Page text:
I'm a Melbourne based freelance writer. I love getting out and exploring the city and beyond. If you enjoyed this article, please subscribe and you won't miss my future reviews!
Published June 4th 2017
Get down and dirty in the bush
Opened to the public in late 1986, Lysterfield Park is a large park with an 82ha lake. The lake and surrounding bushland provide for a wealth of recreational activities. Aside from swimming and boating on the lake, many people enjoy walking, horse riding or simply picnicking with friends and family. However, by far one of the greatest attractions of the park is the abundance of mountain biking tracks.
As the site of the Melbourne 2006 Commonwealth Games cross country mountain biking competition, a 6.3 km course, Lysterfield Park is well known in the mountain biking community.
There are around 20km of designated mountain biking tracks around the park as well as a skills park incorporating a jumps track. Serious mountain bikers will appreciate the dedicated tracks graded to suit abilities and will enjoy both climbs and free flowing single track.
The park also provides a fantastic opportunity to get children into cycling / mountain biking on the 1 km Trailmix Trail or 6.3 km Lake Circuit Track both easily accessible from the car park. Do take note that some trails, including the Lake Circuit are dual use. Both of these trails are graded "easy" but are on gravel and through bushland which makes for an interesting riding experience for kids who might be used to concrete bike paths.
Our kids (aged 4 – 12) love the skills park. Even children using training wheels can attempt a small part of the skills track. On the day we last visited, there were two youngsters using training wheels and they were having an absolute ball (under the watchful eye of a parent).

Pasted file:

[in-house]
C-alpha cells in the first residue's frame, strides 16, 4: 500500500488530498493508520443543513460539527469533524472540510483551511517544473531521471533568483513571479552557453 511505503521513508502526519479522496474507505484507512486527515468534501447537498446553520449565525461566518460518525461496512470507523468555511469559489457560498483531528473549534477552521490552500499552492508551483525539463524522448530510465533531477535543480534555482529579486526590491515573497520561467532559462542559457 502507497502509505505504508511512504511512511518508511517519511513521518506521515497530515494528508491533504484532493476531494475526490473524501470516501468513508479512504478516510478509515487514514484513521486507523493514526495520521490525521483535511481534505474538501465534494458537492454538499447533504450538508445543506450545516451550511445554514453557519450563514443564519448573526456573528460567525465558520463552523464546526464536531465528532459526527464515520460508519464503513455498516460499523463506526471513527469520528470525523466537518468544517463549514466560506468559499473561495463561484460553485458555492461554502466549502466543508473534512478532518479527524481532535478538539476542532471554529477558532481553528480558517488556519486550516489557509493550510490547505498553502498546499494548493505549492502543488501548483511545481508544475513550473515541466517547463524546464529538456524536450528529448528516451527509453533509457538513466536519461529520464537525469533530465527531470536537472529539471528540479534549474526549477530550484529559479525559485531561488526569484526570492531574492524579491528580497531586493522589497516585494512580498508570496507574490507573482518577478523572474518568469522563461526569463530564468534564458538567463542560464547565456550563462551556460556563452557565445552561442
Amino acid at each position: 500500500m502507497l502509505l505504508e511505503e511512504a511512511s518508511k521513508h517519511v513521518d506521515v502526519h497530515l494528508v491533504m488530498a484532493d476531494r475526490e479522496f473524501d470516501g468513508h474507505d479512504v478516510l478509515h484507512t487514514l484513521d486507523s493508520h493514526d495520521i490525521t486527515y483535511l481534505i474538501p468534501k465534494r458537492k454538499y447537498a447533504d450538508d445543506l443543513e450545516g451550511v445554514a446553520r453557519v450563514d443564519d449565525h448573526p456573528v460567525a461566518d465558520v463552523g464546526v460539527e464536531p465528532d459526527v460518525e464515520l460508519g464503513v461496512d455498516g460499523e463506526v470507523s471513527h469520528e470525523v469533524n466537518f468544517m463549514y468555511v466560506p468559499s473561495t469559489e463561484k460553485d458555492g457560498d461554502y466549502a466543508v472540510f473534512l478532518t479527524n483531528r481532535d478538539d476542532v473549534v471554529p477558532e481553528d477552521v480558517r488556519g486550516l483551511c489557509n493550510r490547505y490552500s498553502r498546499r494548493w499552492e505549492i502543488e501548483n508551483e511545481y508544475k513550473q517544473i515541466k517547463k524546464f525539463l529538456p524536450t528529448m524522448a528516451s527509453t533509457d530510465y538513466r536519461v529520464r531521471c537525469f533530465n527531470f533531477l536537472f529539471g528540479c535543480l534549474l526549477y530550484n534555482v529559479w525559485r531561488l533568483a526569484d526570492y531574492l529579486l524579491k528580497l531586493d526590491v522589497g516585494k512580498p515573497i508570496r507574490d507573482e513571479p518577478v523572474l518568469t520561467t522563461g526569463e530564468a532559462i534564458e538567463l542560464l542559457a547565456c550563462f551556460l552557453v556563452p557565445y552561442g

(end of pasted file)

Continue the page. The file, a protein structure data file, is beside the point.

The park is home to a huge amount of birdlife and if you are lucky (i.e. quiet) you can see a large number of kangaroos and on the odd occasion, echidnas.
It takes roughly an hour to drive from Melbourne's CBD via either the Monash or Eastern Freeways to the access point on Horswood Rd. There is ample parking except on the hottest of days when there can be a lot of swimmers or around Christmas when large family groups tend to descend on the park for gatherings.
There are toilet facilities and barbecues at the park, however at the time of writing, no cafe in operation so make sure to bring your own snacks. Mountain biking is thirsty (and hungry) work. In addition, do make sure to wear a helmet and ideally if you are venturing out on the more serious trails it is a good idea to have some basic tools (and an idea how to use them) and some basic first aid equipment. However, the park is generally very well patronised and the mountain biking fraternity are welcoming and friendly so if you do get into any difficulties, help will not be far away.
We are so fortunate in Melbourne to have access to world-class facilities for mountain biking so make sure to get out there and see how wonderful it can be to cycle through the bush, without having to worry about those pesky cars.